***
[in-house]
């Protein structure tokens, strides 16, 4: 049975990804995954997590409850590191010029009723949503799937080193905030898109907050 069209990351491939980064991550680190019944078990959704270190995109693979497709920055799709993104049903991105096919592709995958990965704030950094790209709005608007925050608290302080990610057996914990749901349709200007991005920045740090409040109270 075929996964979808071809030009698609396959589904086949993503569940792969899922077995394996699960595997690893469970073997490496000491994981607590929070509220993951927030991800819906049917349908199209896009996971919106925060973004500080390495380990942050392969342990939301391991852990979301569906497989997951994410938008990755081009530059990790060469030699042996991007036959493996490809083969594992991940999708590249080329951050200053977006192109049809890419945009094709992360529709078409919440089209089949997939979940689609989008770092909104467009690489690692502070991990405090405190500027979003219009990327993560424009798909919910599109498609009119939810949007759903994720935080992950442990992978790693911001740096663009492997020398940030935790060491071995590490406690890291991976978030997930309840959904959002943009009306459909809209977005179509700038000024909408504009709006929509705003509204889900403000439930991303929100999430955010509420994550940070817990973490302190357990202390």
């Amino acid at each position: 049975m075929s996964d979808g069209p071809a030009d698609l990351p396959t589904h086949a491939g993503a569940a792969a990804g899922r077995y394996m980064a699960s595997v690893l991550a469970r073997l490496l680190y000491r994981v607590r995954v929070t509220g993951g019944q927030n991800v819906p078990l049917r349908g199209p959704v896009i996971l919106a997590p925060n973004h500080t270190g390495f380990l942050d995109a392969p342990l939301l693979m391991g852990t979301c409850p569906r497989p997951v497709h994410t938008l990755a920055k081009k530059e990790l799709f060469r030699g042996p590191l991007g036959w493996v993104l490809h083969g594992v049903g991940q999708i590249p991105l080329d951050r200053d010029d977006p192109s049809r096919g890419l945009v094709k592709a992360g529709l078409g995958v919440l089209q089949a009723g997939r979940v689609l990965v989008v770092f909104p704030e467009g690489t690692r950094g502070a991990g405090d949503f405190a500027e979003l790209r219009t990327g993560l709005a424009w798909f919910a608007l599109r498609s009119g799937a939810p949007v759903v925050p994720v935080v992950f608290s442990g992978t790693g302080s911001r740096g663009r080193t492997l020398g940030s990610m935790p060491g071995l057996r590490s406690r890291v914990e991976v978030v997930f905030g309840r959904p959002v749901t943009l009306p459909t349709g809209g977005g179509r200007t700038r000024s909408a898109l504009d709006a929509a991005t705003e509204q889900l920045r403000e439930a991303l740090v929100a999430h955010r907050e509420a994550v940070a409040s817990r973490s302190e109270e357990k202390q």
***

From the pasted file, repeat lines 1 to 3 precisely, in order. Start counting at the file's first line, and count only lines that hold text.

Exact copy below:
[in-house]
């Protein structure tokens, strides 16, 4: 049975990804995954997590409850590191010029009723949503799937080193905030898109907050 069209990351491939980064991550680190019944078990959704270190995109693979497709920055799709993104049903991105096919592709995958990965704030950094790209709005608007925050608290302080990610057996914990749901349709200007991005920045740090409040109270 075929996964979808071809030009698609396959589904086949993503569940792969899922077995394996699960595997690893469970073997490496000491994981607590929070509220993951927030991800819906049917349908199209896009996971919106925060973004500080390495380990942050392969342990939301391991852990979301569906497989997951994410938008990755081009530059990790060469030699042996991007036959493996490809083969594992991940999708590249080329951050200053977006192109049809890419945009094709992360529709078409919440089209089949997939979940689609989008770092909104467009690489690692502070991990405090405190500027979003219009990327993560424009798909919910599109498609009119939810949007759903994720935080992950442990992978790693911001740096663009492997020398940030935790060491071995590490406690890291991976978030997930309840959904959002943009009306459909809209977005179509700038000024909408504009709006929509705003509204889900403000439930991303929100999430955010509420994550940070817990973490302190357990202390």
């Amino acid at each position: 049975m075929s996964d979808g069209p071809a030009d698609l990351p396959t589904h086949a491939g993503a569940a792969a990804g899922r077995y394996m980064a699960s595997v690893l991550a469970r073997l490496l680190y000491r994981v607590r995954v929070t509220g993951g019944q927030n991800v819906p078990l049917r349908g199209p959704v896009i996971l919106a997590p925060n973004h500080t270190g390495f380990l942050d995109a392969p342990l939301l693979m391991g852990t979301c409850p569906r497989p997951v497709h994410t938008l990755a920055k081009k530059e990790l799709f060469r030699g042996p590191l991007g036959w493996v993104l490809h083969g594992v049903g991940q999708i590249p991105l080329d951050r200053d010029d977006p192109s049809r096919g890419l945009v094709k592709a992360g529709l078409g995958v919440l089209q089949a009723g997939r979940v689609l990965v989008v770092f909104p704030e467009g690489t690692r950094g502070a991990g405090d949503f405190a500027e979003l790209r219009t990327g993560l709005a424009w798909f919910a608007l599109r498609s009119g799937a939810p949007v759903v925050p994720v935080v992950f608290s442990g992978t790693g302080s911001r740096g663009r080193t492997l020398g940030s990610m935790p060491g071995l057996r590490s406690r890291v914990e991976v978030v997930f905030g309840r959904p959002v749901t943009l009306p459909t349709g809209g977005g179509r200007t700038r000024s909408a898109l504009d709006a929509a991005t705003e509204q889900l920045r403000e439930a991303l740090v929100a999430h955010r907050e509420a994550v940070a409040s817990r973490s302190e109270e357990k202390q």